A symbol of the changes that were taking place in how C aiholics approach questions ot war and peace is that during the Vietnam war the Catholic Association for International Peace largely organized by thoughtful analysts of the just-war school — died a quiet and relatively unmourned death, while lively “Justice and Peace” offices began to spring up around the country. Far from rendering almost automatic support to U. S. policies, particularly concerning warfare, those attached to these offices tended to question and oppose. And frequently they viewed the world political scene through lenses that allowed them to describe the U. S. as a prime disturber rather than protector of peace in the world.

What has been gained and what lost by Catholics during these years of upheaval? The gain. First, the freedom to dissent from U. S. policies hus been enlarged; such dissent no longer guarantees the charge of being unpatriotic. Second, the Catholic laity and clergy feel free to voice their own opinions without waiting for the bishops. Third, the bishops themselves feel tree to speak out individually, making public the wide disparity of views previously concealed by collective opinion. Fourth, all of this allows easier Catholic participation in debates on, tor example, nuclear disarmament, nuclear freeze and no first use of nuclear weapons, all issues ol serious concern today.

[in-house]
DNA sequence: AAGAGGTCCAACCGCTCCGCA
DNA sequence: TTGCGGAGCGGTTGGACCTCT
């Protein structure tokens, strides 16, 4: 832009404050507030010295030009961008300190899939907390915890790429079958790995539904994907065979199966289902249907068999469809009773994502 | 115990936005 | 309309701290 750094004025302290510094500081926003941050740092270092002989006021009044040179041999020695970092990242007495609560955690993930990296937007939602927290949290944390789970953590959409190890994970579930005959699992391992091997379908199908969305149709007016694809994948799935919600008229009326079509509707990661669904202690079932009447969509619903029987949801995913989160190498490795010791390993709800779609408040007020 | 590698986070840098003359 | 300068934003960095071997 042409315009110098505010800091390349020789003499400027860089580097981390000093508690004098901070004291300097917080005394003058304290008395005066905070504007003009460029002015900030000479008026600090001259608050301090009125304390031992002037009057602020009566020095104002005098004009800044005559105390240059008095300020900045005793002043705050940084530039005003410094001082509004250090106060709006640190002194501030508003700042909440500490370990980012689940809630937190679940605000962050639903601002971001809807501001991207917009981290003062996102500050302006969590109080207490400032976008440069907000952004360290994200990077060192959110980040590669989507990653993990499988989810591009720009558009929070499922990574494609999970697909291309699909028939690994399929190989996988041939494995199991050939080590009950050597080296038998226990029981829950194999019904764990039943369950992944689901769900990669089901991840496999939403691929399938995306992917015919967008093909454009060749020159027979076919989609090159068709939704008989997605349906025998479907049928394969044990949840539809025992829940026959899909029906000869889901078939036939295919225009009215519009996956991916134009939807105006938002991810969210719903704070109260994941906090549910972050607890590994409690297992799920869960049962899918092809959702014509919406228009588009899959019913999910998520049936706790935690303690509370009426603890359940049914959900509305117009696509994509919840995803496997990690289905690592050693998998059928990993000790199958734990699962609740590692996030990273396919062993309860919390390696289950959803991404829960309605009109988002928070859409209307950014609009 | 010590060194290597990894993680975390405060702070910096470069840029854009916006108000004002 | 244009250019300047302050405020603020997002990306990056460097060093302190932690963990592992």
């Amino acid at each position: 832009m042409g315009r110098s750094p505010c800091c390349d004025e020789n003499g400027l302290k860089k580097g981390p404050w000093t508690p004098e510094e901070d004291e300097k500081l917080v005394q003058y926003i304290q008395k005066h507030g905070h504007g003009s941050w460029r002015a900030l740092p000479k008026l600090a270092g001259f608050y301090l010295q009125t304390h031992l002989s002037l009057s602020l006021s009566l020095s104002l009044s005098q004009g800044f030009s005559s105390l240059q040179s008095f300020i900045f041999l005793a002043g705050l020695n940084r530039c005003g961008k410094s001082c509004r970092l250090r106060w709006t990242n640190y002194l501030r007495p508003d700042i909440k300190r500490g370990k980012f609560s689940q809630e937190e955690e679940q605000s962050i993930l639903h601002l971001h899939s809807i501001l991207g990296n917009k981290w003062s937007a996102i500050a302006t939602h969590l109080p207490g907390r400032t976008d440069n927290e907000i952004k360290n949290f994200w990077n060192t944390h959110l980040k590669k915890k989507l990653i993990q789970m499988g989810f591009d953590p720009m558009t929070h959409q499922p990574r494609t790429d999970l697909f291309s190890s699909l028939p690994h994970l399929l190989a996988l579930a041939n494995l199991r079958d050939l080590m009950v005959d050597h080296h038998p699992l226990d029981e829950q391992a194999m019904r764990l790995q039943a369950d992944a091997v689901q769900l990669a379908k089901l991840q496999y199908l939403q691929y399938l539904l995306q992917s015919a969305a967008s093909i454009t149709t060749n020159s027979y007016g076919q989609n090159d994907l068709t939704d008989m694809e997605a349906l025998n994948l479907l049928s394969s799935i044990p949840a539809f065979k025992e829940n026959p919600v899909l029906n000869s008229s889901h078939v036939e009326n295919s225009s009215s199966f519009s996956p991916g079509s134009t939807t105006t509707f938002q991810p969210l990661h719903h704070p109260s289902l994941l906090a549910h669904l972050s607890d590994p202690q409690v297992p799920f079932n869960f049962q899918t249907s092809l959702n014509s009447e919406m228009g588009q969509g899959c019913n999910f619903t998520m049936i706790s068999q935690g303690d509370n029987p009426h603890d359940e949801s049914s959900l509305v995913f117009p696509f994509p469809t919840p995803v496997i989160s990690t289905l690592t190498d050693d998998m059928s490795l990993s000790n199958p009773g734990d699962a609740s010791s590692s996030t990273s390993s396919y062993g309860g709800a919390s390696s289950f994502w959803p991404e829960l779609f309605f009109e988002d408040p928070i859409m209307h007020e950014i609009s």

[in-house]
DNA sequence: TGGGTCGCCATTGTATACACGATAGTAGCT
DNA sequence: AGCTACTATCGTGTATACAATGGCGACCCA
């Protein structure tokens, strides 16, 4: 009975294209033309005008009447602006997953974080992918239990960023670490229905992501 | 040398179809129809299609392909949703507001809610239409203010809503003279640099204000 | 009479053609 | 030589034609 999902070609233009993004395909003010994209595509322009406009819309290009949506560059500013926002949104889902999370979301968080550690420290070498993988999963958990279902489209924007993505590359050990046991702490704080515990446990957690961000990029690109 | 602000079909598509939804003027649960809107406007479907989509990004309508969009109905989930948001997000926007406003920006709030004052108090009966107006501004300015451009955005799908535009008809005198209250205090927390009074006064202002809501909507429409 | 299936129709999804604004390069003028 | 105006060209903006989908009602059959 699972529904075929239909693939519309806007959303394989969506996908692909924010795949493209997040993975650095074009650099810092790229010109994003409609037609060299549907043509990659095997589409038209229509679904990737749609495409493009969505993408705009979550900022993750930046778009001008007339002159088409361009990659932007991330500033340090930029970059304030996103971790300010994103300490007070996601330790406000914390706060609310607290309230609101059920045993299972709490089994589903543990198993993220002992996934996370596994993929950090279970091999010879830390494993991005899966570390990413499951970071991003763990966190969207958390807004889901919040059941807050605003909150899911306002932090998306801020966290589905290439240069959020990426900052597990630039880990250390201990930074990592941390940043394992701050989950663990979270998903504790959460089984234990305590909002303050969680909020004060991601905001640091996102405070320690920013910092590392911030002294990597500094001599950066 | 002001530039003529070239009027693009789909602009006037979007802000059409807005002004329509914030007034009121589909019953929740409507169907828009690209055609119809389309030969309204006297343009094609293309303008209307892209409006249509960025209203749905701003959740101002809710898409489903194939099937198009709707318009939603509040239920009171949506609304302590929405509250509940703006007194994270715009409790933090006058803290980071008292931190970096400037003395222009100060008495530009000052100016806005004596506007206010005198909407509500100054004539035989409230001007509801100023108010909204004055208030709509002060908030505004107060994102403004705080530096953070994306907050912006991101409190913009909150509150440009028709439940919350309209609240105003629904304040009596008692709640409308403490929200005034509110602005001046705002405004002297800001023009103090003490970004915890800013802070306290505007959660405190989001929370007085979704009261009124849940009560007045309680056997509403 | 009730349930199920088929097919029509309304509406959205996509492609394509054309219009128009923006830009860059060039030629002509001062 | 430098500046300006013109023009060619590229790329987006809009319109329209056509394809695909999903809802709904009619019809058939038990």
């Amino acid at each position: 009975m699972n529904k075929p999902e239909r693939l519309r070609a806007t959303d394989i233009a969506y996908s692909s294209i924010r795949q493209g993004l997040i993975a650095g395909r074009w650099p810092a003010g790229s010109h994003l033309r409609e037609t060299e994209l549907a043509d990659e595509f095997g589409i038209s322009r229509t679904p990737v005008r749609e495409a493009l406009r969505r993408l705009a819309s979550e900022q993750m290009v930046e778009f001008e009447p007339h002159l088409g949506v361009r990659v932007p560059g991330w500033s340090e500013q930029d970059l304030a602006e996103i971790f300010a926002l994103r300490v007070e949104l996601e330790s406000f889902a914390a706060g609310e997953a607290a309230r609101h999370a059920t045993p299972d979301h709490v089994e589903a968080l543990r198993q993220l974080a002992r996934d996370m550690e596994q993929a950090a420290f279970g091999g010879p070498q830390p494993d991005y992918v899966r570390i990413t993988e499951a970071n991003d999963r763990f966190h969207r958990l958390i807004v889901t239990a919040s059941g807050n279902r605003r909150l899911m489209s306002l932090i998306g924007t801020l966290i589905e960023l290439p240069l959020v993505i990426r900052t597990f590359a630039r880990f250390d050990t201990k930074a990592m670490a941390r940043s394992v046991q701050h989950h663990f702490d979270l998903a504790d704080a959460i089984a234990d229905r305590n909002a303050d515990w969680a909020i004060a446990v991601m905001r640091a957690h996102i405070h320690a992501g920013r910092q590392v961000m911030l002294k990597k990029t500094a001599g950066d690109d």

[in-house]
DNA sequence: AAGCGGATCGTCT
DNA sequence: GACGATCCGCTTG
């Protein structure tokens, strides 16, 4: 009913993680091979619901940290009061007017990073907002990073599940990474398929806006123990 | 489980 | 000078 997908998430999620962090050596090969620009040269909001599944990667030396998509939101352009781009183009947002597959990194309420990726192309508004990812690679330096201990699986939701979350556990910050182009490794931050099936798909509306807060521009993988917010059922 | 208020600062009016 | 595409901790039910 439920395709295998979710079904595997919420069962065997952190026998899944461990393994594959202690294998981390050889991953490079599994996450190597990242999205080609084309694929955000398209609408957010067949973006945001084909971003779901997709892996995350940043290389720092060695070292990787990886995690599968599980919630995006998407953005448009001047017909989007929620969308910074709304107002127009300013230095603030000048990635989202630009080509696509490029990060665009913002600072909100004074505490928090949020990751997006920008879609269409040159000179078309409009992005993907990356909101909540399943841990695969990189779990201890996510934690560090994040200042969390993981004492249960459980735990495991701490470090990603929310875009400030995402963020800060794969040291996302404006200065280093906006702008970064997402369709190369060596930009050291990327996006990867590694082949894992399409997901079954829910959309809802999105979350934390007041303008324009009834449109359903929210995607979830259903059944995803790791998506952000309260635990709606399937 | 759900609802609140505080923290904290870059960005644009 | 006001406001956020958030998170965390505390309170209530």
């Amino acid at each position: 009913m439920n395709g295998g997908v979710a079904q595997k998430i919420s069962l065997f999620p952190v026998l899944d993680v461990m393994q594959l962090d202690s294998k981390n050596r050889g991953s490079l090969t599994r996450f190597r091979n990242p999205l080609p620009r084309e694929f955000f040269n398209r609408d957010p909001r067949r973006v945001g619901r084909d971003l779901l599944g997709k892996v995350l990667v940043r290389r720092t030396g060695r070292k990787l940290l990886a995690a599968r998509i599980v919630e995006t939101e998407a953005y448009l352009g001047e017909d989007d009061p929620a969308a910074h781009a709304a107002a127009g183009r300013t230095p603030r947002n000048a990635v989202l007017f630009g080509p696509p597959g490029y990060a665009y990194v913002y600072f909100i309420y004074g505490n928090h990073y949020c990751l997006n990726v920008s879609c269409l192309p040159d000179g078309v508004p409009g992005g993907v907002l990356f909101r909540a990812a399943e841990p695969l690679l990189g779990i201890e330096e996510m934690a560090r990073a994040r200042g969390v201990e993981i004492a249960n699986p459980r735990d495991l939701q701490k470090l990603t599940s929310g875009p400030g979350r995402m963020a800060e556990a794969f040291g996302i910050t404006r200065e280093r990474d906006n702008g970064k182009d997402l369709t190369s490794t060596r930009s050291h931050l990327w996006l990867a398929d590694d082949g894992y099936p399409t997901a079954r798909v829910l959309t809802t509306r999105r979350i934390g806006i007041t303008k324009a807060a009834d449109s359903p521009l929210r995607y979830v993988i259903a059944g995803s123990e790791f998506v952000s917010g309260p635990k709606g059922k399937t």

The loss. It need not and should not diminish our appreciation of the leadership, moral insights, energy and sacrifice of the Catholic protestors of the Vietnam war to say that the way in which moral/political principles were discussed and applied during that period was an intellectual disgrace. But such it was and such it continues today. The traditional Catholic doctrine of warfare insisted on the application of reason to moral difficulties; it asserted that policy issued from the diverse pressures of power and morality. That doctrine has been largely ignored or rejected, and nothing has been put in its place. Within the Catholic church the deterioration of that tradition has led to the revival of sectarianism, fundamentalism, the use of proof-texts, a morality of intentions, a rejection of political compromise and other assorted evils. All of these plague the debate on the nuclear issues of our time, and, contrary to past history. Catholics now make significant contributions to that plague.